So I finally read Steinem's op-ed published earlier this week. I thought Steinem raised a solid point about how we understand women's accomplishments in terms of relationships, rather than individual successes. But it also revealed the inadequacy of the message Hillary Clinton is currently campaigning behind.
The figurative punch of her lede—the mysterious, unelectable black woman—comes from our attribution of the woman's accomplishments with those of her husband, children, and the people around her. That is, her marriage to a corporate lawyer and raising of two children is right up there with her work as a community organizer and a state senator. Hell, she can't even choose her racial self-identification ('in this race-conscious country she IS CONSIDERED black). It's a classic example of having her identity as a woman defined by her relationships, and by those standards alone we would dismiss her candidacy prematurely.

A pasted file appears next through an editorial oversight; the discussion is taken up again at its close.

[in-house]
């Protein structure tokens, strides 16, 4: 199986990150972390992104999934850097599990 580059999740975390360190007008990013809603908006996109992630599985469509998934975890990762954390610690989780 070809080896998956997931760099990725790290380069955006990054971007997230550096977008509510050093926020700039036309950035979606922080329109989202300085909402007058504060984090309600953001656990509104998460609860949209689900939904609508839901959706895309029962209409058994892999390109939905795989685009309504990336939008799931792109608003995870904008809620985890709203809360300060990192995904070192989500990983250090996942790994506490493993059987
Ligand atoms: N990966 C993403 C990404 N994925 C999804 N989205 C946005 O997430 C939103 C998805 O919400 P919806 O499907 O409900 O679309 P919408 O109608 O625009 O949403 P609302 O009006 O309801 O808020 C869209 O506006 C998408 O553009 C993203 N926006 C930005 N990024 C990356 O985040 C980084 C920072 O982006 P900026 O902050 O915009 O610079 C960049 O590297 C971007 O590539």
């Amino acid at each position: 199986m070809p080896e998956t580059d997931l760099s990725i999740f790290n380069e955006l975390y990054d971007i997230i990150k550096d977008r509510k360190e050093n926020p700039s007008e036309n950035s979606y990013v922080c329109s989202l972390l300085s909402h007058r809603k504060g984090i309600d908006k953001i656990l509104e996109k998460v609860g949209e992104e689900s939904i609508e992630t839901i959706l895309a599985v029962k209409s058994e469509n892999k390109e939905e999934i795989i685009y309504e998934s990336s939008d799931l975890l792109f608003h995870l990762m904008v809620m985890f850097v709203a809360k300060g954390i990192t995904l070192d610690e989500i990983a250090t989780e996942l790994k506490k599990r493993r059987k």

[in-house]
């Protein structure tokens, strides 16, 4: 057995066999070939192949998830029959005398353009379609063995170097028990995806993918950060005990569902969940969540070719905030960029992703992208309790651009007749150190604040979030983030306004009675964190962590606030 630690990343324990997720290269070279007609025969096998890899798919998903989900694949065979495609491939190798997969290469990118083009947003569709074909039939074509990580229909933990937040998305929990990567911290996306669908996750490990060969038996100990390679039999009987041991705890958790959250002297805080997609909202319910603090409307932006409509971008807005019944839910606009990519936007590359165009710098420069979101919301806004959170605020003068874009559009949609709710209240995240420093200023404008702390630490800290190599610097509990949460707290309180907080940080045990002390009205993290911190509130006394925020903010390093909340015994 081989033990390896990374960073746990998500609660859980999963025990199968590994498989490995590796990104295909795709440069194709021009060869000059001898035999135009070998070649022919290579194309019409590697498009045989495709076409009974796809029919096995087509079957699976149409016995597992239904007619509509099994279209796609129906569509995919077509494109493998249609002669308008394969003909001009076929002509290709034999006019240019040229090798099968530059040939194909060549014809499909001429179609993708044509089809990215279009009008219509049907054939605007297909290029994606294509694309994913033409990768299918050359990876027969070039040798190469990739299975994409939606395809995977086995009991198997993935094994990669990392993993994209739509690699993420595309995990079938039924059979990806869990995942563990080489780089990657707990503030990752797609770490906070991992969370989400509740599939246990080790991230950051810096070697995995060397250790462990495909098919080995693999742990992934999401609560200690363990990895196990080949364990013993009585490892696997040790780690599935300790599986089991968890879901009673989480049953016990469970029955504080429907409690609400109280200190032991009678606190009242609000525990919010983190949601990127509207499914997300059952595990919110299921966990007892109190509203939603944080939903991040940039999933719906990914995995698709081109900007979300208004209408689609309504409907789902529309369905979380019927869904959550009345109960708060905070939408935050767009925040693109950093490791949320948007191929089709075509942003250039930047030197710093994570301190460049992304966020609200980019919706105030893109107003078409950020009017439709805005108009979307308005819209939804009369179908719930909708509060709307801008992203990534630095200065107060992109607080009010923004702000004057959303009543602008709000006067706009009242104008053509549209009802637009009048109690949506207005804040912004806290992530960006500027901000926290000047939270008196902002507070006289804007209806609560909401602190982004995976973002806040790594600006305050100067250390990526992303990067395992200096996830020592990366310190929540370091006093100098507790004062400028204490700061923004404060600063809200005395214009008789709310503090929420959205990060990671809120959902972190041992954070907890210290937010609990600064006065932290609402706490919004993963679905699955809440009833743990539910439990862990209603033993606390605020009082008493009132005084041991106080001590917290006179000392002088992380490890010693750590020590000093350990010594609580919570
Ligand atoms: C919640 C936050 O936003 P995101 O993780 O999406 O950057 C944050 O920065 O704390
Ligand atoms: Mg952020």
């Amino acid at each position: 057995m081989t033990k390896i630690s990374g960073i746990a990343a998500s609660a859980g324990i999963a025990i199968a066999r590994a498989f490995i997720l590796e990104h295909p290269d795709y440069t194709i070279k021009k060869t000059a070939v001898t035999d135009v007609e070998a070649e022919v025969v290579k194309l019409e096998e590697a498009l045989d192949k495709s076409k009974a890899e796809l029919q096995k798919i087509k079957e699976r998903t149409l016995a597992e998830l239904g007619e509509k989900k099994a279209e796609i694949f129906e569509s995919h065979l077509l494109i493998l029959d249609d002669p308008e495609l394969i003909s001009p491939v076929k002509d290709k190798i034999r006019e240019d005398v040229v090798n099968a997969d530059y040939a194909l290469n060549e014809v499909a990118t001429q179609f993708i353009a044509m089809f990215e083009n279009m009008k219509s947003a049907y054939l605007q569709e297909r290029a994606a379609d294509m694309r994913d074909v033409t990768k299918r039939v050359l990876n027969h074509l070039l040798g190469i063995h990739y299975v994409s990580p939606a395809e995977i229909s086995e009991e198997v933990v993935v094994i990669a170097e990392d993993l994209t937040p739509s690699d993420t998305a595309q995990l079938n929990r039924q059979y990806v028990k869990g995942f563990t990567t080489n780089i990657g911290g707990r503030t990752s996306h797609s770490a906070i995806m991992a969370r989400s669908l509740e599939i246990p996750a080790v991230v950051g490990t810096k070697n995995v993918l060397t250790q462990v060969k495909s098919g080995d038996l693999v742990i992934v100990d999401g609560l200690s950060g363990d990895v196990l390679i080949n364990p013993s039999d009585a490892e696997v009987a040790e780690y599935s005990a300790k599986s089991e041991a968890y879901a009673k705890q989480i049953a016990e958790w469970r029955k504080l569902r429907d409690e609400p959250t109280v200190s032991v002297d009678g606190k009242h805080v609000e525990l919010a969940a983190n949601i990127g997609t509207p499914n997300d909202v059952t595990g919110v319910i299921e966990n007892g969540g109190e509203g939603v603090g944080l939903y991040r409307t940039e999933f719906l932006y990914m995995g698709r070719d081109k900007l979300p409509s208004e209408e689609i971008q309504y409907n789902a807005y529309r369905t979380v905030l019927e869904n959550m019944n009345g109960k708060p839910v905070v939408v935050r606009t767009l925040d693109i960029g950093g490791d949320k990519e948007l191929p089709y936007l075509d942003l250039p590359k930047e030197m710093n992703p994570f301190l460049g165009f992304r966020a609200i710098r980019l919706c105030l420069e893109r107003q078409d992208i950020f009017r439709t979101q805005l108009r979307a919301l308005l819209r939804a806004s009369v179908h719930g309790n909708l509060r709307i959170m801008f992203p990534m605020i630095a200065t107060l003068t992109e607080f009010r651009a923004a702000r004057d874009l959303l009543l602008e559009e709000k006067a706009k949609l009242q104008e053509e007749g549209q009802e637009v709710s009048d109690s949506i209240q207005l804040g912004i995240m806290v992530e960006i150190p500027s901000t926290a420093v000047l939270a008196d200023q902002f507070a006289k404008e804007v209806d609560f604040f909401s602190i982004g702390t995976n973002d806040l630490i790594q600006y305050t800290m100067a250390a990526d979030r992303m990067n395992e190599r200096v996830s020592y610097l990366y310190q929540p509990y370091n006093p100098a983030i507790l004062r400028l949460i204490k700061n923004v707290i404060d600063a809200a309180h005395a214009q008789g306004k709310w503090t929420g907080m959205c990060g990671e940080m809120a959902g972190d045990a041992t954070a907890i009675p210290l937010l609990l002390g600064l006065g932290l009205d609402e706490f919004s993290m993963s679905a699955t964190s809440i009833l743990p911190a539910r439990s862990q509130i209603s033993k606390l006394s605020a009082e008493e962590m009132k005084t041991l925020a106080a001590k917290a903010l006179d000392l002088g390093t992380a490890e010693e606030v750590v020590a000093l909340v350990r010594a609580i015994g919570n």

It's a valid point, but it also happens to be the substance of Hillary's entire campaign. Hillary seems to bring Chelsea to events not to add another voice to her campaign—Chelsea doesn't speak to reporters or supporters—but to reaffirm her status as a mother. Bill stands right beside her, reinforcing the fact that her "experience" is based on eight years as the wife of the sitting president. I don't honestly believe she or the American public would say an additional four years in the US Senate is enough to deduce that she has more experience to lead. I also don't think Laura Bush or Nancy Reagan somehow have significantly more experience than any junior senator. But while Steinem decries our unwillingness to look beyond gender and see the true accomplishments of the individual, Hillary is, in essence, asking us to wait a couple of months before heeding Steinem's advice.
Hillary Clinton is definitely qualified to run for president and lead the country. But I really don't think her campaign of experience is challenging us to look critically at how we perceive gender, either.